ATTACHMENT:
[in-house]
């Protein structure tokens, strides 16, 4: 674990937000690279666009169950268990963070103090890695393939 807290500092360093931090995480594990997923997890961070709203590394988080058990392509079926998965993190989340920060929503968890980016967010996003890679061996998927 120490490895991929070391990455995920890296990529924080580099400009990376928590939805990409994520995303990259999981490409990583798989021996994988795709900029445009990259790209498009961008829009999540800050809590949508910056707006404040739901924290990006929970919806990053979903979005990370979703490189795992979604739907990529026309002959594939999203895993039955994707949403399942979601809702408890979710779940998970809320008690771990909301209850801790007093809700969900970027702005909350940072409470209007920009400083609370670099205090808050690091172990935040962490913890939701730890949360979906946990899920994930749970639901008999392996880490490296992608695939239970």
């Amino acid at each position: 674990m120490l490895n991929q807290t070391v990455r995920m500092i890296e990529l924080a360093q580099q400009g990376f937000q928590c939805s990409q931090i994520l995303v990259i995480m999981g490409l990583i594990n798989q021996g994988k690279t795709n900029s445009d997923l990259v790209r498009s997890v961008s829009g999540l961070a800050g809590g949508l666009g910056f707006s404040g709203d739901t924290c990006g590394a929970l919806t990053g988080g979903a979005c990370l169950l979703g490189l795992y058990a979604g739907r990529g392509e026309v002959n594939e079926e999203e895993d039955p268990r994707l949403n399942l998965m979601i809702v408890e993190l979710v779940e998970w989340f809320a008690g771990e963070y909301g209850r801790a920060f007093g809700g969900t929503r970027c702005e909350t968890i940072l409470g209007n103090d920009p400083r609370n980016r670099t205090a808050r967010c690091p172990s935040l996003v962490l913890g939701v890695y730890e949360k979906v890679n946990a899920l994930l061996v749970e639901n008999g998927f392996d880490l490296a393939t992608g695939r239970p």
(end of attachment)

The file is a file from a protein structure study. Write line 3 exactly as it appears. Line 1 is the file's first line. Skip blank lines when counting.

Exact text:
């Amino acid at each position: 674990m120490l490895n991929q807290t070391v990455r995920m500092i890296e990529l924080a360093q580099q400009g990376f937000q928590c939805s990409q931090i994520l995303v990259i995480m999981g490409l990583i594990n798989q021996g994988k690279t795709n900029s445009d997923l990259v790209r498009s997890v961008s829009g999540l961070a800050g809590g949508l666009g910056f707006s404040g709203d739901t924290c990006g590394a929970l919806t990053g988080g979903a979005c990370l169950l979703g490189l795992y058990a979604g739907r990529g392509e026309v002959n594939e079926e999203e895993d039955p268990r994707l949403n399942l998965m979601i809702v408890e993190l979710v779940e998970w989340f809320a008690g771990e963070y909301g209850r801790a920060f007093g809700g969900t929503r970027c702005e909350t968890i940072l409470g209007n103090d920009p400083r609370n980016r670099t205090a808050r967010c690091p172990s935040l996003v962490l913890g939701v890695y730890e949360k979906v890679n946990a899920l994930l061996v749970e639901n008999g998927f392996d880490l490296a393939t992608g695939r239970p």